Turla is a high-profile Russian-speaking threat actor with a known interest in cyberespionage against government and diplomatic related targets. It has a reputation for being innovative and for its signature KopiLuwak malware, first observed in late 2016. In 2019, Kaspersky researchers uncovered new tools and techniques introduced by the threat actor that increase stealth and help to minimise detection.
KopiLuwak is designed for cyberespionage and Turla’s latest infection process includes techniques that help the malware to avoid detection. For example, the command and control infrastructure has IPs that appear to mimic ordinary LAN addresses. Further, the malware is almost completely ‘fileless’ – the final stage of infection, an encrypted Trojan for remote administration, is embedded into the computer’s registry for the malware to access when ready.
The two KopiLuwak analogues: the .NET RocketMan Trojan and the PowerShell MiamiBeach Trojan are also designed for cyberespionage. Researchers believe that these versions are deployed against targets with security software installed that is able to detect KopiLuwak. Upon successful installation, all three versions can:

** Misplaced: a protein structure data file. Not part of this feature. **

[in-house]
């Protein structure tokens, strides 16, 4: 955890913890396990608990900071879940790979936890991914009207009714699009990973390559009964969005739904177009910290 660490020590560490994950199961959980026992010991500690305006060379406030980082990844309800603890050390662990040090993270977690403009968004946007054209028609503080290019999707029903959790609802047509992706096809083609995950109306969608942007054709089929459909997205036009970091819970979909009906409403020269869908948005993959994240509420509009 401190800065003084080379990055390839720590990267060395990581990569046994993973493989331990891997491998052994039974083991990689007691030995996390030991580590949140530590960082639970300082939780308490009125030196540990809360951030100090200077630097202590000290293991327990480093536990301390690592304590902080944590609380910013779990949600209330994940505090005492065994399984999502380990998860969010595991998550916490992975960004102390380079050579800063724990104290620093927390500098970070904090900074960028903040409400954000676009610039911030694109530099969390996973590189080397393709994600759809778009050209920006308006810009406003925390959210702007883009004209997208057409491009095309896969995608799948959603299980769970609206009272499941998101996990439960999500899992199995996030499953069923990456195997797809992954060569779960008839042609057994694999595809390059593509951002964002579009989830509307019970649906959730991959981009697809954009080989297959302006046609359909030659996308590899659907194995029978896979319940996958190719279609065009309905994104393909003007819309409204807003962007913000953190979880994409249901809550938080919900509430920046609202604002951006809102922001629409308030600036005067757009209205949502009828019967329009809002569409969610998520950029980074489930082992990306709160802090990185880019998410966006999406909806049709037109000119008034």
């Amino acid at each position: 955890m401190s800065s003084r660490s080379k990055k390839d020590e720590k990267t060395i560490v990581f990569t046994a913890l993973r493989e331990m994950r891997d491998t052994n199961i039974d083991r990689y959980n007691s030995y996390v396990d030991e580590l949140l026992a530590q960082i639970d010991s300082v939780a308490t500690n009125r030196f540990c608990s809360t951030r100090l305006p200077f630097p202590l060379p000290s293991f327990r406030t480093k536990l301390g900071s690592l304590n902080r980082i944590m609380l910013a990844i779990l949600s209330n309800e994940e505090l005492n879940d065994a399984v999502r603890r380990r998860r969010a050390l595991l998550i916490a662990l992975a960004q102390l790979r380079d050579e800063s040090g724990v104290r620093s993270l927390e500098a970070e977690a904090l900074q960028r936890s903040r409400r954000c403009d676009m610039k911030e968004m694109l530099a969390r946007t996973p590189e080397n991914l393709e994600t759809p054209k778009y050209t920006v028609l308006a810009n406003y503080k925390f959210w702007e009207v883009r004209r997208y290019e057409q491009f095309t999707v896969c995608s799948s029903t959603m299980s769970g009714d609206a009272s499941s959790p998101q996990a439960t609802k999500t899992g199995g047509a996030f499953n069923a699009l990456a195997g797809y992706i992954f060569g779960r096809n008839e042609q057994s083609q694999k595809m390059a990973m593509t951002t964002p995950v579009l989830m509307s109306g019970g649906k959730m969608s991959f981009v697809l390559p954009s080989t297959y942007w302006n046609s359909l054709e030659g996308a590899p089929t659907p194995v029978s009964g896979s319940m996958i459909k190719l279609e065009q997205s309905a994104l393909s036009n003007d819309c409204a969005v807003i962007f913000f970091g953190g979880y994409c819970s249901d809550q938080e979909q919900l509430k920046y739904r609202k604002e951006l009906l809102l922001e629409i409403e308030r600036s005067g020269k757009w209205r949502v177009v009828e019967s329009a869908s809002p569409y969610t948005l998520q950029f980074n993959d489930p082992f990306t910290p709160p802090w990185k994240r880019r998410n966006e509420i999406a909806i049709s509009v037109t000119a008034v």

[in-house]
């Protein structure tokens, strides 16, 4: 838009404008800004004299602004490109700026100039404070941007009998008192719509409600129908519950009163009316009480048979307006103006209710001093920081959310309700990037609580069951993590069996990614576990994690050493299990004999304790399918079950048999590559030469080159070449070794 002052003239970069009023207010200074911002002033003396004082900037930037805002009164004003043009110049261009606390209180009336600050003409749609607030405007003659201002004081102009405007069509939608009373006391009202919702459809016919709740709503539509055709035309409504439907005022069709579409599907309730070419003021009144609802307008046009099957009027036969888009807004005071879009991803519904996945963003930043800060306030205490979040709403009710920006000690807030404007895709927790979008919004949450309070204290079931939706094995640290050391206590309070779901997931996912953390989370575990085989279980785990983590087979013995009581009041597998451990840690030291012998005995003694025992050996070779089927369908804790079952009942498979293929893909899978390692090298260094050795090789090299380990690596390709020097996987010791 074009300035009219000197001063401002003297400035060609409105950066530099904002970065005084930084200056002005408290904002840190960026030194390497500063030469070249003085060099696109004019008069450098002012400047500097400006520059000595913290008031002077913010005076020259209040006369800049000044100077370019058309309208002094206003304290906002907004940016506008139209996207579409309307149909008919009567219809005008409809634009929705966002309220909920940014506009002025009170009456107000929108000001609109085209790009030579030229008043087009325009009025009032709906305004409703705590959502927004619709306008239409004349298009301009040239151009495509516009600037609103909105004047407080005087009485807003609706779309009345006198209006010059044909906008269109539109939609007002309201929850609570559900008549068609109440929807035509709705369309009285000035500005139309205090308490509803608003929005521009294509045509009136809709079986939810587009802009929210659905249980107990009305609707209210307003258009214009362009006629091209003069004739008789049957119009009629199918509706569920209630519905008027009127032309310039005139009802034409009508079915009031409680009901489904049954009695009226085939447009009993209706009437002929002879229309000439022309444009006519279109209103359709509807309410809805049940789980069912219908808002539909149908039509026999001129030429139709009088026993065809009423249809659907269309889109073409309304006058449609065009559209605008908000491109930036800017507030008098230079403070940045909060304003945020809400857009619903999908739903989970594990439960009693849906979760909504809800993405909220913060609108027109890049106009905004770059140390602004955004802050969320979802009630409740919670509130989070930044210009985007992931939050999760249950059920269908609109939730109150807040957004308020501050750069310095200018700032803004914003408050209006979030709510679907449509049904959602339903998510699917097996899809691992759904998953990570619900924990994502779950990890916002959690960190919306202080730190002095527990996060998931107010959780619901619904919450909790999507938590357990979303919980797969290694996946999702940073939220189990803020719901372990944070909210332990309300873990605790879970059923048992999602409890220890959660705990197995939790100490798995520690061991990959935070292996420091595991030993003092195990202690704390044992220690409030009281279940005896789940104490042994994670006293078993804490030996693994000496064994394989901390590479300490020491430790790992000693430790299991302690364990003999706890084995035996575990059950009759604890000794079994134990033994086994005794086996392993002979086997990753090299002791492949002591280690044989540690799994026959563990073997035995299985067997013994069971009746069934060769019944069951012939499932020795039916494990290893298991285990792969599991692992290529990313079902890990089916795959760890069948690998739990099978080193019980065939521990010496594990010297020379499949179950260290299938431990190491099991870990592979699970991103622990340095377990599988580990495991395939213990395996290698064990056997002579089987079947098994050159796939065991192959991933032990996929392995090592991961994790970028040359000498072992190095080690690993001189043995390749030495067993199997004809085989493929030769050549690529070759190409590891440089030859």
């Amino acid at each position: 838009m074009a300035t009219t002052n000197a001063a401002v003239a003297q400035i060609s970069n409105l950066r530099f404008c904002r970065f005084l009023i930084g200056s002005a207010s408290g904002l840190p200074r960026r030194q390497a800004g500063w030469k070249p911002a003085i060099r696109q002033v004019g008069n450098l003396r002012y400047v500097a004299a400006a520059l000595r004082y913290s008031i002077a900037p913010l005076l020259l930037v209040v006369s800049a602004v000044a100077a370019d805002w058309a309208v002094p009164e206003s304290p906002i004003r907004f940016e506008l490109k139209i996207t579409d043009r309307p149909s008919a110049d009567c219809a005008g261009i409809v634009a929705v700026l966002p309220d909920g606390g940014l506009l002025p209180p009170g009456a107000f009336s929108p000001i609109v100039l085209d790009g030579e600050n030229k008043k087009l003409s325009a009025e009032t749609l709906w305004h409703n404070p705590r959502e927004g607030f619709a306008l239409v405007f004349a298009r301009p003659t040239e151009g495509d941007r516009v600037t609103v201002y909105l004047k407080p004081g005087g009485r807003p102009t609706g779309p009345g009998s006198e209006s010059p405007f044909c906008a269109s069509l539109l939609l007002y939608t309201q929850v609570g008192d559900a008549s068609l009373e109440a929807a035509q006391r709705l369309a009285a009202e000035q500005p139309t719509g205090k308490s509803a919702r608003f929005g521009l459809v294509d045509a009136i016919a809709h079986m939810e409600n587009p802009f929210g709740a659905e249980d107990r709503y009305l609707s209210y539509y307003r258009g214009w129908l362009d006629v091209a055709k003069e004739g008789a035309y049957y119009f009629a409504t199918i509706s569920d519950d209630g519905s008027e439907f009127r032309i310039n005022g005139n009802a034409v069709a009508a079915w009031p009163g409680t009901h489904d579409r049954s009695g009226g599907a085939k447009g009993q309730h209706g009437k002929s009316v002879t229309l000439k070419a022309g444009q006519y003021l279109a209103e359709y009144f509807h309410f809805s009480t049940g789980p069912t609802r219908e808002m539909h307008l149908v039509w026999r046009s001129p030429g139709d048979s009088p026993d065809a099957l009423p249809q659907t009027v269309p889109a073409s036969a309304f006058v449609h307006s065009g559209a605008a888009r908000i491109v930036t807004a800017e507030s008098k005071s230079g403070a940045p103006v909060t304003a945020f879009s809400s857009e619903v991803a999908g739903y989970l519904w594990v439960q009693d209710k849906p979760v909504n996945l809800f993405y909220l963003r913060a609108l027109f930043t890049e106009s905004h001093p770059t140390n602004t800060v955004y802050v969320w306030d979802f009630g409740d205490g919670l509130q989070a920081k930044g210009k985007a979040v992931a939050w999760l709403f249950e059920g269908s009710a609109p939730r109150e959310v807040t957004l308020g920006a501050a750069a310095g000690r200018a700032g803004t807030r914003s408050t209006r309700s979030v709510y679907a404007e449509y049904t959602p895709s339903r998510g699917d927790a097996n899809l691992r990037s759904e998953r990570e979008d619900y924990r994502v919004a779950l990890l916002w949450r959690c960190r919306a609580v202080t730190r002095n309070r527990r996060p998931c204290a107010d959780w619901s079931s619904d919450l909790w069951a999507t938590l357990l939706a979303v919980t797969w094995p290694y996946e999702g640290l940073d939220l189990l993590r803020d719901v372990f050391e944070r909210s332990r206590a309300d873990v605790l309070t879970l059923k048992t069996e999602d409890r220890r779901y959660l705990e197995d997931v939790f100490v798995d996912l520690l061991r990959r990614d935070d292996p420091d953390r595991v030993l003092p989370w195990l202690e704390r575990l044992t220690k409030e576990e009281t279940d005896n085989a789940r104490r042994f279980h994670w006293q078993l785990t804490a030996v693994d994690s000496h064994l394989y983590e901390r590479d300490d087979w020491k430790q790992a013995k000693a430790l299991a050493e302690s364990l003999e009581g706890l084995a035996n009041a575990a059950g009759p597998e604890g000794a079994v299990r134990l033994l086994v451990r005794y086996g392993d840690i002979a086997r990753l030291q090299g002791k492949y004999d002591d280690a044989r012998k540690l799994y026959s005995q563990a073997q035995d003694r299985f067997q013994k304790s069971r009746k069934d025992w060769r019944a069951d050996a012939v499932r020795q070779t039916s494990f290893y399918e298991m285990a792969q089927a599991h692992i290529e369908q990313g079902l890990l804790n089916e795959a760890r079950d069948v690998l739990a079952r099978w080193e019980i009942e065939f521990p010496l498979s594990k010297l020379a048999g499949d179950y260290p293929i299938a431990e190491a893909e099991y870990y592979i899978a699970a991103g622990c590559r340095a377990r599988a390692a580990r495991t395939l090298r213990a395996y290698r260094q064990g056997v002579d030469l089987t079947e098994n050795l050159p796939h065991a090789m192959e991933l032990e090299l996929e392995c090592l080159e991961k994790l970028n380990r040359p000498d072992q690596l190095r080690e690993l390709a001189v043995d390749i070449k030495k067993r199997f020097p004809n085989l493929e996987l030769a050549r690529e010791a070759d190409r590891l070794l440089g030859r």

“In 2019, Turla emerged with a revamped toolset, introducing a number of new features possibly to minimise detection by security solutions and researchers. These include reducing the malware’s digital footprint and the creation of two different but similar versions of the well-known KopiLuwak malware. The abuse of installation packs for VPN software that can circumvent internet censorship suggests the attackers have clearly defined cyberespionage targets for these tools. The continued evolution of Turla’s arsenal is a good reminder of the need for threat intelligence and security software that can protect against the latest tools and techniques used by APTs. For example, endpoint protection and checking file hashes after downloading installation software would help to protect against threats like Topinambour,” said Kurt Baumgartner, Principal Security Researcher at Kaspersky.